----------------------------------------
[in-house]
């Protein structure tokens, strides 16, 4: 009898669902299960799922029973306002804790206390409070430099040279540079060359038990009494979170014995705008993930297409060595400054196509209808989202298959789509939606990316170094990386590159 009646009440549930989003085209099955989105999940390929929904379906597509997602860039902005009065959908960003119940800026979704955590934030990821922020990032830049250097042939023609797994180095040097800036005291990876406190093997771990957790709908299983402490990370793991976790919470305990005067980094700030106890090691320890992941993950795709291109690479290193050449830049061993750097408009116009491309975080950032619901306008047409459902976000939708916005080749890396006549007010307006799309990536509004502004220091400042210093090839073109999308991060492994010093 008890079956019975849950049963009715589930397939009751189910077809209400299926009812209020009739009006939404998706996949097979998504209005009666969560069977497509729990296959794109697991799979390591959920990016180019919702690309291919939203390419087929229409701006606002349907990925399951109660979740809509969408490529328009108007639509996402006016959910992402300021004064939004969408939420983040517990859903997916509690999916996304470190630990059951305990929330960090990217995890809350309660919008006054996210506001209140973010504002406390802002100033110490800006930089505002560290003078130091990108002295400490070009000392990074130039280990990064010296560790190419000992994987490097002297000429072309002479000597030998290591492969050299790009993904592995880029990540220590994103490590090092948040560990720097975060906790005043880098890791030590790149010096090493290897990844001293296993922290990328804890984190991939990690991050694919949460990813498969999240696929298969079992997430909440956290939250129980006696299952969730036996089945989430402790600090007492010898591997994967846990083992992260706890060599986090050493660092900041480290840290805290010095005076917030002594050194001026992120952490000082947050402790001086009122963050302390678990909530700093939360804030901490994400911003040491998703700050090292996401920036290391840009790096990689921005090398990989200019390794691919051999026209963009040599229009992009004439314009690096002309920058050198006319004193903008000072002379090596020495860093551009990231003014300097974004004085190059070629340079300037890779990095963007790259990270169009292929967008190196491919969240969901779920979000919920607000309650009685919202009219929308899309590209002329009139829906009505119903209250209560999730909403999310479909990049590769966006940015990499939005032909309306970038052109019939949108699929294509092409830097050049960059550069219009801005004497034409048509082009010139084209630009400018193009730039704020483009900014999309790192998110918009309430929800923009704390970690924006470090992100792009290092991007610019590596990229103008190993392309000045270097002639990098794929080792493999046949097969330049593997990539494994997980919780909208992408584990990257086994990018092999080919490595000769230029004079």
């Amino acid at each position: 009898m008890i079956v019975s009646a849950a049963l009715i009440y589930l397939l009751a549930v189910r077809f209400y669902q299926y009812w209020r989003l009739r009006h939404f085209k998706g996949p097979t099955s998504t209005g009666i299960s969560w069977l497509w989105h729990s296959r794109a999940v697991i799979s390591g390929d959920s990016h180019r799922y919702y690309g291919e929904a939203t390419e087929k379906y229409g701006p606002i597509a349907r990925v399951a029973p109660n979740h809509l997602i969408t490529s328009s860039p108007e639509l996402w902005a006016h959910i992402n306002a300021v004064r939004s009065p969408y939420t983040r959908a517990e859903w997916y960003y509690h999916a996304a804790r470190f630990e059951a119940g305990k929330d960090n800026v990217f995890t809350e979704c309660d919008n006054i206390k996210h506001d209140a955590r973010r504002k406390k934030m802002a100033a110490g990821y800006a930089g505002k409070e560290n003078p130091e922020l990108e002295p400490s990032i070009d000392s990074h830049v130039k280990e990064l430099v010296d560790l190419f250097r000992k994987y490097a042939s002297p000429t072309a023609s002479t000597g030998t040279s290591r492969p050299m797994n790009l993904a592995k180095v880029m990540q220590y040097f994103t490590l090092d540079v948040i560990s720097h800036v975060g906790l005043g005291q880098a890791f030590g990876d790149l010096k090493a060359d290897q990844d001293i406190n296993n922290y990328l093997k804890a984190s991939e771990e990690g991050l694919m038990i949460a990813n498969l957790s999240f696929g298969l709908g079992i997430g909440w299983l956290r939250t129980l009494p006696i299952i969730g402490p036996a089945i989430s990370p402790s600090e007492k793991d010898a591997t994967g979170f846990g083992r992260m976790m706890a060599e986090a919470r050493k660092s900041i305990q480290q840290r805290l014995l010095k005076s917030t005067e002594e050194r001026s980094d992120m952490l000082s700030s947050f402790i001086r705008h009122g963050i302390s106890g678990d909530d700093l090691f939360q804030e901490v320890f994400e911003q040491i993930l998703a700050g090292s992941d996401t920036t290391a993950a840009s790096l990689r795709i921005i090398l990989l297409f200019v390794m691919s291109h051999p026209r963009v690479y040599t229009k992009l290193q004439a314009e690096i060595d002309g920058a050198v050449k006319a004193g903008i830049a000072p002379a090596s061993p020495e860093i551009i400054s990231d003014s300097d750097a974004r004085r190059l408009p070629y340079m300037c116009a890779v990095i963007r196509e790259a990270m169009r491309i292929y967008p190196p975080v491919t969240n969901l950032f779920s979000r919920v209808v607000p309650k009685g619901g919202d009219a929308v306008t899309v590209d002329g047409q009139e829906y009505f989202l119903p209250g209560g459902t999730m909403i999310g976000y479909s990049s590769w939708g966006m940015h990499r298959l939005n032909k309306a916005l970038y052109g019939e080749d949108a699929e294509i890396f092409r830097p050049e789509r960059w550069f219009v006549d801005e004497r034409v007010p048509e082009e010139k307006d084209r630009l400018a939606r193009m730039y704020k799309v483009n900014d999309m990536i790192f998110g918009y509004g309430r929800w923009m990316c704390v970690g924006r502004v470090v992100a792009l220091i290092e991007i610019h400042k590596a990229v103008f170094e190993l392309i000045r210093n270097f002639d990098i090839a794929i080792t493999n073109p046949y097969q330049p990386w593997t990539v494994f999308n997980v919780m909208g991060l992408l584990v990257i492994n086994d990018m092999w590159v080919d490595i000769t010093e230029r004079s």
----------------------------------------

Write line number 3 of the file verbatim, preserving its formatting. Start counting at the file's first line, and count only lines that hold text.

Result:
């Amino acid at each position: 009898m008890i079956v019975s009646a849950a049963l009715i009440y589930l397939l009751a549930v189910r077809f209400y669902q299926y009812w209020r989003l009739r009006h939404f085209k998706g996949p097979t099955s998504t209005g009666i299960s969560w069977l497509w989105h729990s296959r794109a999940v697991i799979s390591g390929d959920s990016h180019r799922y919702y690309g291919e929904a939203t390419e087929k379906y229409g701006p606002i597509a349907r990925v399951a029973p109660n979740h809509l997602i969408t490529s328009s860039p108007e639509l996402w902005a006016h959910i992402n306002a300021v004064r939004s009065p969408y939420t983040r959908a517990e859903w997916y960003y509690h999916a996304a804790r470190f630990e059951a119940g305990k929330d960090n800026v990217f995890t809350e979704c309660d919008n006054i206390k996210h506001d209140a955590r973010r504002k406390k934030m802002a100033a110490g990821y800006a930089g505002k409070e560290n003078p130091e922020l990108e002295p400490s990032i070009d000392s990074h830049v130039k280990e990064l430099v010296d560790l190419f250097r000992k994987y490097a042939s002297p000429t072309a023609s002479t000597g030998t040279s290591r492969p050299m797994n790009l993904a592995k180095v880029m990540q220590y040097f994103t490590l090092d540079v948040i560990s720097h800036v975060g906790l005043g005291q880098a890791f030590g990876d790149l010096k090493a060359d290897q990844d001293i406190n296993n922290y990328l093997k804890a984190s991939e771990e990690g991050l694919m038990i949460a990813n498969l957790s999240f696929g298969l709908g079992i997430g909440w299983l956290r939250t129980l009494p006696i299952i969730g402490p036996a089945i989430s990370p402790s600090e007492k793991d010898a591997t994967g979170f846990g083992r992260m976790m706890a060599e986090a919470r050493k660092s900041i305990q480290q840290r805290l014995l010095k005076s917030t005067e002594e050194r001026s980094d992120m952490l000082s700030s947050f402790i001086r705008h009122g963050i302390s106890g678990d909530d700093l090691f939360q804030e901490v320890f994400e911003q040491i993930l998703a700050g090292s992941d996401t920036t290391a993950a840009s790096l990689r795709i921005i090398l990989l297409f200019v390794m691919s291109h051999p026209r963009v690479y040599t229009k992009l290193q004439a314009e690096i060595d002309g920058a050198v050449k006319a004193g903008i830049a000072p002379a090596s061993p020495e860093i551009i400054s990231d003014s300097d750097a974004r004085r190059l408009p070629y340079m300037c116009a890779v990095i963007r196509e790259a990270m169009r491309i292929y967008p190196p975080v491919t969240n969901l950032f779920s979000r919920v209808v607000p309650k009685g619901g919202d009219a929308v306008t899309v590209d002329g047409q009139e829906y009505f989202l119903p209250g209560g459902t999730m909403i999310g976000y479909s990049s590769w939708g966006m940015h990499r298959l939005n032909k309306a916005l970038y052109g019939e080749d949108a699929e294509i890396f092409r830097p050049e789509r960059w550069f219009v006549d801005e004497r034409v007010p048509e082009e010139k307006d084209r630009l400018a939606r193009m730039y704020k799309v483009n900014d999309m990536i790192f998110g918009y509004g309430r929800w923009m990316c704390v970690g924006r502004v470090v992100a792009l220091i290092e991007i610019h400042k590596a990229v103008f170094e190993l392309i000045r210093n270097f002639d990098i090839a794929i080792t493999n073109p046949y097969q330049p990386w593997t990539v494994f999308n997980v919780m909208g991060l992408l584990v990257i492994n086994d990018m092999w590159v080919d490595i000769t010093e230029r004079s």